Crosswalk is the only Christian review I’ve read that calls it what it is, ‘full of wonder but a poison pill’. They write-

“English theologian Ronald Knox once quipped, “Comparative religion is an admirable recipe for making people comparatively religious.” The current spirit of our age is to embrace many faiths as leading to the same god, not a philosophy that works with orthodox Christianity. The Bible practically screams warnings against such thinking, such as in 1 John 4, 2 John 1, 1 Timothy 4, 2 Corinthians 11—the list goes on.”

Life of Pi“, the new film from director Ang Lee (Brokeback Mountain, Crouching Tiger Hidden Dragon) and based on the bestselling book from Yann Martel, has, at its core, a message that Christians reject. But—can there be a “but” after that?—the filmmaking in Life of Pi is often nothing short of spectacular. It has images of beauty and power that won’t be matched by any other film this year. Visually, it’s marvelous—it literally contains one marvel after another. But sandwiched in between those thrills is a message that’s contrary to the Gospel.”

That is how satan works. Sinuously. Beautifully. He comes as a beautiful angel of light but he brings death.

You will be tempted to view the film for its vaunted visuals. In 3D I hear it is even prettier. But do you want to violate the scripture that says–

“Do not look at wine when it is red, when it sparkles in the cup and goes down smoothly. In the end it bites like a serpent and stings like an adder.” (Proverbs 23:31-32)

Gill’s Exposition says
“when it moveth itself aright; sparkles in the glass, or goes down the throat pleasantly; or rather looks well to the eye, and appears right and good, and promises a great deal of satisfaction and delight.”

You say, ‘But that is a prohibition against drinking too much wine! It has nothing to do with a movie!”

The principle is the same. It sparkles… you’re attracted to it… you drink it in… it poisons you.

Listen to what Psalm 101:3-4 says- “I will refuse to look at anything vile and vulgar. I hate all who deal crookedly; I will have nothing to do with them. I will reject perverse ideas and stay away from every evil.” (NLT)

I would rather you go to see Brokeback Mountain, because it is honest in its lies and perversity. At least it is what it is. Life of Pi is what it isn’t. Mixing our Holy God with other gods and equalizing them is a worse blasphemy. Why would a Hindu or a Catholic think he needs Jesus after seeing this film, and especially if you are sitting next to him enthusiastically affirming the movie’s premise? Why would a recently saved youth or a weaker Christian brother see the need to repent of his Oprah-Osteen “many paths” apostasy when he sees you taking in the same lies, and liking it?

“Little children, keep yourselves from idols.” (1 John 5:21). An idol is anything that replaces the one, true God. Or competes with Him.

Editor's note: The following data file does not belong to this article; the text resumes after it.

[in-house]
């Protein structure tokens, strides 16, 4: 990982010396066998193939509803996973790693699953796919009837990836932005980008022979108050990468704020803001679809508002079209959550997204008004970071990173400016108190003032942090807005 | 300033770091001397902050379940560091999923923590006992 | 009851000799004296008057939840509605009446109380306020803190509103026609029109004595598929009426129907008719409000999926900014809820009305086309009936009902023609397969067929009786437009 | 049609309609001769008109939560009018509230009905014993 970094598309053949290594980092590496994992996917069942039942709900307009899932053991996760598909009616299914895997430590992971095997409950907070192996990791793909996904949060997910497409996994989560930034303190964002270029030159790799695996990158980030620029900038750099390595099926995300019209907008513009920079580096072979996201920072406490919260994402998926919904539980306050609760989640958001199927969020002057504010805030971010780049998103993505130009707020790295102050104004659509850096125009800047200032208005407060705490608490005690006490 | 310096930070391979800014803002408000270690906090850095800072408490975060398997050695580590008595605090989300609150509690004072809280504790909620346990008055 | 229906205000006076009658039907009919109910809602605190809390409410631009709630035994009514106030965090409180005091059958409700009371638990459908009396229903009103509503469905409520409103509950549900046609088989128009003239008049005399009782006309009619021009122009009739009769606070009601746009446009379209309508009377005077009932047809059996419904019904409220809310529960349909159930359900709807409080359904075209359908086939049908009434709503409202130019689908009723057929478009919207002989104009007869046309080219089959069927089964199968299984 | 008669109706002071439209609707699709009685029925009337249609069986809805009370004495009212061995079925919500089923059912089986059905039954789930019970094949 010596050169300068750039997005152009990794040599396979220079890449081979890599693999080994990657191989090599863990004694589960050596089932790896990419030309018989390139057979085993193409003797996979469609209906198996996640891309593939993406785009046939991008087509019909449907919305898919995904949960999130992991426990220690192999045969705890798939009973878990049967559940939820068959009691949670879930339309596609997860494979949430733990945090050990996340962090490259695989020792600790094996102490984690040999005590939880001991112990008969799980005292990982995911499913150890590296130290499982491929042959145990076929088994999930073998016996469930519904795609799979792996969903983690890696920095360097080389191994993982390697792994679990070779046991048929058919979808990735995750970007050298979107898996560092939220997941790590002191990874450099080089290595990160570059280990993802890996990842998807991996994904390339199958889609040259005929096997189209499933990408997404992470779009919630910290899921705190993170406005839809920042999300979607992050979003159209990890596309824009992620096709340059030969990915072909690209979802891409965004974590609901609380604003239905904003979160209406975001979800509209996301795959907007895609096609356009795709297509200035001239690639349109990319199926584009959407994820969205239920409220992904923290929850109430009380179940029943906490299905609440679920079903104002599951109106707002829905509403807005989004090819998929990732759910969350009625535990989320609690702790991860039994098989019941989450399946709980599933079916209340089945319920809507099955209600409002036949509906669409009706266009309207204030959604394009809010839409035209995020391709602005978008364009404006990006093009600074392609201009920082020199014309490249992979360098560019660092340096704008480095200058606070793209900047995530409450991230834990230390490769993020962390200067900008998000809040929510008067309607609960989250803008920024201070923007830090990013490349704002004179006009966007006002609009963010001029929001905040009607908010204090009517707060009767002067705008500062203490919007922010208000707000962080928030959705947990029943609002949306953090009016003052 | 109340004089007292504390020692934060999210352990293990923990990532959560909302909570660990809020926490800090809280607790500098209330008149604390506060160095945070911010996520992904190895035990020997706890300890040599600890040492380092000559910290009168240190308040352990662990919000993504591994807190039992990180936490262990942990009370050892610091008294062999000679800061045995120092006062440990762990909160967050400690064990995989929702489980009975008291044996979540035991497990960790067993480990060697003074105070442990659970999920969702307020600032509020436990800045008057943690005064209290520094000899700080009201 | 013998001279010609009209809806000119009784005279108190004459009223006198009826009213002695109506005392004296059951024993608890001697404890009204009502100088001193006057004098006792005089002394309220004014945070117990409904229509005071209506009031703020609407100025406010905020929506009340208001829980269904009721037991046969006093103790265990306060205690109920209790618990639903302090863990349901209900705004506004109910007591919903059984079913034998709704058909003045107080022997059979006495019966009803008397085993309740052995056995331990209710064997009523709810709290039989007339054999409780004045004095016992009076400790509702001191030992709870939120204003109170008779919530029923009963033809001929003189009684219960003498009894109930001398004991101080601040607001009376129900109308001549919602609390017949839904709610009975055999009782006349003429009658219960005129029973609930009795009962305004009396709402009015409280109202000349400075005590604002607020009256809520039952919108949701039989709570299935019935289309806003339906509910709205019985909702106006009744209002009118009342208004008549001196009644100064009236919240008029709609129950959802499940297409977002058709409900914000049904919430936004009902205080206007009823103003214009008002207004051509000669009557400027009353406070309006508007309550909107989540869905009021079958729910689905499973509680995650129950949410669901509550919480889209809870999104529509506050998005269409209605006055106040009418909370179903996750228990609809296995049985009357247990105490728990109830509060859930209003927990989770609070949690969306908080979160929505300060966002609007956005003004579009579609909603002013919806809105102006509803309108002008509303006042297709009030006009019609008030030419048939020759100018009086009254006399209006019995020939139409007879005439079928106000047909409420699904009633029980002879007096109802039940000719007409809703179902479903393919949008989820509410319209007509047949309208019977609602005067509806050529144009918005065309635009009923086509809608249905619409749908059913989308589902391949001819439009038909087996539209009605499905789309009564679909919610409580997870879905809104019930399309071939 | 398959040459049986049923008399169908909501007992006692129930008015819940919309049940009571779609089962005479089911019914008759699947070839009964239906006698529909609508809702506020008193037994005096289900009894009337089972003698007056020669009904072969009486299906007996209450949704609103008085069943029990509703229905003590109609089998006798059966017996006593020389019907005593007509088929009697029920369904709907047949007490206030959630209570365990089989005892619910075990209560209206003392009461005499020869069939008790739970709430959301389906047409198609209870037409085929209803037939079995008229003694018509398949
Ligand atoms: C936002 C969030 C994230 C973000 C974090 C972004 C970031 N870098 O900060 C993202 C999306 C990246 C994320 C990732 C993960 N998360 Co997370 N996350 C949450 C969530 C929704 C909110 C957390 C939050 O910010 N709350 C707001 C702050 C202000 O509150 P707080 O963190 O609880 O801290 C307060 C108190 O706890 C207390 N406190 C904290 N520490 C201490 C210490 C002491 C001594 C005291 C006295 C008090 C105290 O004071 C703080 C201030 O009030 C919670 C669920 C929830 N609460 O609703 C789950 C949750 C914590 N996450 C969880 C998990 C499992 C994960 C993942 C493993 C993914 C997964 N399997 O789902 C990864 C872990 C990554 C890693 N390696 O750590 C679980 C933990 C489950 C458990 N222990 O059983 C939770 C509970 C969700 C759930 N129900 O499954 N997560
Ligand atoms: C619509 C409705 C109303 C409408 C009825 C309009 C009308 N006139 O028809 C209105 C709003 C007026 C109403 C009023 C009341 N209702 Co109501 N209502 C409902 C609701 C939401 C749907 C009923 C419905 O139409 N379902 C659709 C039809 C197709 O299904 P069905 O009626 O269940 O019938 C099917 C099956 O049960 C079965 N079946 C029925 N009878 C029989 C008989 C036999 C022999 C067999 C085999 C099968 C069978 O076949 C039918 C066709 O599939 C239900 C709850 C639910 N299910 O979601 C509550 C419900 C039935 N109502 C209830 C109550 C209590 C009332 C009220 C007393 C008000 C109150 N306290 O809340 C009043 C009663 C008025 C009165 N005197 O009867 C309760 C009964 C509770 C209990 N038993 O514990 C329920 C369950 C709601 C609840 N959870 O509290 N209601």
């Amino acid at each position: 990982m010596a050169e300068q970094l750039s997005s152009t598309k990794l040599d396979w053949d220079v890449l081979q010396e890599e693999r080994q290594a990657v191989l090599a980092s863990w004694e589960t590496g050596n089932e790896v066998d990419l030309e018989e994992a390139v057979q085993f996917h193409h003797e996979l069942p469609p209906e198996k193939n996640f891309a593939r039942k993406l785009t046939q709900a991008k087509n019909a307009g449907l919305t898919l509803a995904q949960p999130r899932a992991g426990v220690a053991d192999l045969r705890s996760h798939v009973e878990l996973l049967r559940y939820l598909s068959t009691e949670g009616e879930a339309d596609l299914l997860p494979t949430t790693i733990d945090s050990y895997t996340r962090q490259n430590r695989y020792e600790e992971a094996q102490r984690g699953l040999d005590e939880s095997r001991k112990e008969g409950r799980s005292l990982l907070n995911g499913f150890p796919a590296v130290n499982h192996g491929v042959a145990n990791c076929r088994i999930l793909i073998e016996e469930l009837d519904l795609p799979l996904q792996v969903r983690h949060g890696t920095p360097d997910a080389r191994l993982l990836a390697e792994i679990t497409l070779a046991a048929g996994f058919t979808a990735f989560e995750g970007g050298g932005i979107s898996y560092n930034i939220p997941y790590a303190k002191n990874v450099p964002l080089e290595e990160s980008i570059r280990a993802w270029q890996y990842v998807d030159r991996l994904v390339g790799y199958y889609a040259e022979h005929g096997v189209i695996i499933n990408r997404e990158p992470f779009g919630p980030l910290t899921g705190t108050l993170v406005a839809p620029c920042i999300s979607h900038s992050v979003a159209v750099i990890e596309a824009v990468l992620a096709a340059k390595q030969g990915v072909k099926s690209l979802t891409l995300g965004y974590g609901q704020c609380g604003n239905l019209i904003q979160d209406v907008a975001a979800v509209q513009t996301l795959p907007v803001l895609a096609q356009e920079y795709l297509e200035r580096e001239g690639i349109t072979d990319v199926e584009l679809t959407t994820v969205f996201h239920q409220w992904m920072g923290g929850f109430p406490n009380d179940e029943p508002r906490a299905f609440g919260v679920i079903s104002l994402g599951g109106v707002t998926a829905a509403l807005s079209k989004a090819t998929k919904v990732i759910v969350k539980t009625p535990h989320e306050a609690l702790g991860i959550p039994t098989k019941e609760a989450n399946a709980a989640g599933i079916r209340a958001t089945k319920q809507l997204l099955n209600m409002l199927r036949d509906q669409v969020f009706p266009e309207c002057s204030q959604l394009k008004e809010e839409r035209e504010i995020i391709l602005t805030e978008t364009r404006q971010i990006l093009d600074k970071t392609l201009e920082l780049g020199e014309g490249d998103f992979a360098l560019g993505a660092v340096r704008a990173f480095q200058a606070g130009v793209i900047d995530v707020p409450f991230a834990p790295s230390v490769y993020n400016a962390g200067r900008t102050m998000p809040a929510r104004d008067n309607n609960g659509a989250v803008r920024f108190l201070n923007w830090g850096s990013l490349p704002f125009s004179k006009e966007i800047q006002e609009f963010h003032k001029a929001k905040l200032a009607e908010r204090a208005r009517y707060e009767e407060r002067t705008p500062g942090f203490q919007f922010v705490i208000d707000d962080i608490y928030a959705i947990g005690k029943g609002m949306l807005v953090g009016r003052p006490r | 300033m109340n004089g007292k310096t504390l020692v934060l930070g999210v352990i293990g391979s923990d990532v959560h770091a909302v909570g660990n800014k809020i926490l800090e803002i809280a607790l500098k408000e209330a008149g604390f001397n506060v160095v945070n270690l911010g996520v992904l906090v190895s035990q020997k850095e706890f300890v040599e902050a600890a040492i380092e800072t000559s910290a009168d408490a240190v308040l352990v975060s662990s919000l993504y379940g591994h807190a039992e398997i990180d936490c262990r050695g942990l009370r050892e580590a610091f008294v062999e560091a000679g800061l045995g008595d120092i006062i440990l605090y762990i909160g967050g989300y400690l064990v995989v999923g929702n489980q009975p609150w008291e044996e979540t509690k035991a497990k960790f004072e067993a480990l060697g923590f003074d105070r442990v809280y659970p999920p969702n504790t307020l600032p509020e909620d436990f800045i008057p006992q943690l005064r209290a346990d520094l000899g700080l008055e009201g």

Read this from 1 Samuel 5:1-5:
“When the Philistines captured the ark of God, they brought it from Ebenezer to Ashdod. Then the Philistines took the ark of God and brought it into the house of Dagon and set it up beside Dagon. And when the people of Ashdod rose early the next day, behold, Dagon had fallen face downward on the ground before the ark of the Lord. So they took Dagon and put him back in his place. But when they rose early on the next morning, behold, Dagon had fallen face downward on the ground before the ark of the Lord, and the head of Dagon and both his hands were lying cut off on the threshold. Only the trunk of Dagon was left to him. This is why the priests of Dagon and all who enter the house of Dagon do not tread on the threshold of Dagon in Ashdod to this day.”

God tolerates no others in His house. Now your body is His house.

GotQuestions asks, “Should a Christian go to movies?
“The Bible tells us that many things are permitted, but not all things are beneficial or constructive (1 Corinthians 10:23). It also says that whatever we say or do (or watch) should be done to the glory of God (1 Corinthians 10:31). We are to set our minds on things that are noble and pure (Philippians 4:8). If—and this is a big if—we can watch a movie or TV program that contains questionable content AND still be in agreement with these commands from the Bible, then it’s hard to see a wrong in this. The danger lies in (1) how what we are watching affects our heart and (2) how it affects others.”

It IS a danger, especially in this day of the last days when satan’s encroachment into everything is so pervasive. MacArthur said in his sermon, The Danger of Being a Friend of the World, “The evil impulses of man’s heart draw him toward worldliness and a worldly life brings one into a conflict with God.”

This movie will draw you, beautifully, but it is a draw toward compromise nonetheless. I take a hard line, as you know. I believe I could watch that movie and enjoy its visuals and its reported life-affirming message without compromise to my faith. I believe that my watching it would not present a stumbling block to weaker ones in my sphere. I believe my faith is very strong and that it would not be a problem. However, I will not watch it. Why?

Because my faith is so strong! It pains me to see other gods given equal time. It hurts to see others fall under satan’s lie that there are many paths to ‘life’. I mourn over the lies satan so easily sends out in tendrils that choke a heart. Unless the movie clearly identifies Jesus as the only way by the end of the film, it is not life-affirming. It is death affirming. My faith won’t let me spend two hours in a death-affirming event, no matter how prettily it’s presented.

Proverbs 26:23 says it best, “Like the glaze covering an earthen vessel are fervent lips with an evil heart.” The heart of Life of Pi is evil. I reject the crumb satan offers from his lips and I will stay away.